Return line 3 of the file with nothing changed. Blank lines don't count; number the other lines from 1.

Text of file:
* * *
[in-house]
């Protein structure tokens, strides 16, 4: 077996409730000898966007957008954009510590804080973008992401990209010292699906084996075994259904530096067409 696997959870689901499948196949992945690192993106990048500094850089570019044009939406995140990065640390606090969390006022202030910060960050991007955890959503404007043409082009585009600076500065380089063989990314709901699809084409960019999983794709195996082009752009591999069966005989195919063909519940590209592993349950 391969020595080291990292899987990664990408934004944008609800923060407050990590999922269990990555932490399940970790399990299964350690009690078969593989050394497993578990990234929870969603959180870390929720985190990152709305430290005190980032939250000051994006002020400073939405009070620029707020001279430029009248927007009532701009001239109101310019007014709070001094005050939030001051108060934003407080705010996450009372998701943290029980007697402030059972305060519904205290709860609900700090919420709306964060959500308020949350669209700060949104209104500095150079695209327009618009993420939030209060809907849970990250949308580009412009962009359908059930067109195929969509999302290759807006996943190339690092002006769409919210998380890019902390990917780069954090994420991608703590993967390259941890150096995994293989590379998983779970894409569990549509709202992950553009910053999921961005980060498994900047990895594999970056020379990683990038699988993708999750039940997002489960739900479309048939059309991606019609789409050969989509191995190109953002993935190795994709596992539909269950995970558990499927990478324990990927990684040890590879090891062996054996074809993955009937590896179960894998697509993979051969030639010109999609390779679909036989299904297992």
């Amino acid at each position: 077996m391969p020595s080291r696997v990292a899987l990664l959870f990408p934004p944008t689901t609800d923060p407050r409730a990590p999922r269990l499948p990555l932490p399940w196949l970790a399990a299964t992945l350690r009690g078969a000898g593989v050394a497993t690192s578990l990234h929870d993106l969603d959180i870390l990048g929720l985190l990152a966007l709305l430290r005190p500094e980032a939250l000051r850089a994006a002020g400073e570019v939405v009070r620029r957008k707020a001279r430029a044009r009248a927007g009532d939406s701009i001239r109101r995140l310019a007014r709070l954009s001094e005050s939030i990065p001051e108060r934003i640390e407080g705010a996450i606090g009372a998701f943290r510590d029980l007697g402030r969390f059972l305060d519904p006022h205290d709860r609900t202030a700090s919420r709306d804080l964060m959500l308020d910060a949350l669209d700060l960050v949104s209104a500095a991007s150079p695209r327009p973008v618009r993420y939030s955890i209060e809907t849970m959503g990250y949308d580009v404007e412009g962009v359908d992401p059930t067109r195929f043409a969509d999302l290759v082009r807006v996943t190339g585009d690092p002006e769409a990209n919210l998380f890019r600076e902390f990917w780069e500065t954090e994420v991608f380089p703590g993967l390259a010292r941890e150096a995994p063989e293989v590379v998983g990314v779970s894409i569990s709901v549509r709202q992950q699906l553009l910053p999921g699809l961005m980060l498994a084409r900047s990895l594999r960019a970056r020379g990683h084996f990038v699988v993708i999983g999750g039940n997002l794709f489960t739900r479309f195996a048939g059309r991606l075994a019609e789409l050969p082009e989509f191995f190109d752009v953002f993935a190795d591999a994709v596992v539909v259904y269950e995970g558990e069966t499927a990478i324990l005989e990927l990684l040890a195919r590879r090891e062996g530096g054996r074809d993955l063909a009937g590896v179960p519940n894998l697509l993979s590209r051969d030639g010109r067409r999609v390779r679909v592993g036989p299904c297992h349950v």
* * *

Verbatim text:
């Amino acid at each position: 077996m391969p020595s080291r696997v990292a899987l990664l959870f990408p934004p944008t689901t609800d923060p407050r409730a990590p999922r269990l499948p990555l932490p399940w196949l970790a399990a299964t992945l350690r009690g078969a000898g593989v050394a497993t690192s578990l990234h929870d993106l969603d959180i870390l990048g929720l985190l990152a966007l709305l430290r005190p500094e980032a939250l000051r850089a994006a002020g400073e570019v939405v009070r620029r957008k707020a001279r430029a044009r009248a927007g009532d939406s701009i001239r109101r995140l310019a007014r709070l954009s001094e005050s939030i990065p001051e108060r934003i640390e407080g705010a996450i606090g009372a998701f943290r510590d029980l007697g402030r969390f059972l305060d519904p006022h205290d709860r609900t202030a700090s919420r709306d804080l964060m959500l308020d910060a949350l669209d700060l960050v949104s209104a500095a991007s150079p695209r327009p973008v618009r993420y939030s955890i209060e809907t849970m959503g990250y949308d580009v404007e412009g962009v359908d992401p059930t067109r195929f043409a969509d999302l290759v082009r807006v996943t190339g585009d690092p002006e769409a990209n919210l998380f890019r600076e902390f990917w780069e500065t954090e994420v991608f380089p703590g993967l390259a010292r941890e150096a995994p063989e293989v590379v998983g990314v779970s894409i569990s709901v549509r709202q992950q699906l553009l910053p999921g699809l961005m980060l498994a084409r900047s990895l594999r960019a970056r020379g990683h084996f990038v699988v993708i999983g999750g039940n997002l794709f489960t739900r479309f195996a048939g059309r991606l075994a019609e789409l050969p082009e989509f191995f190109d752009v953002f993935a190795d591999a994709v596992v539909v259904y269950e995970g558990e069966t499927a990478i324990l005989e990927l990684l040890a195919r590879r090891e062996g530096g054996r074809d993955l063909a009937g590896v179960p519940n894998l697509l993979s590209r051969d030639g010109r067409r999609v390779r679909v592993g036989p299904c297992h349950v």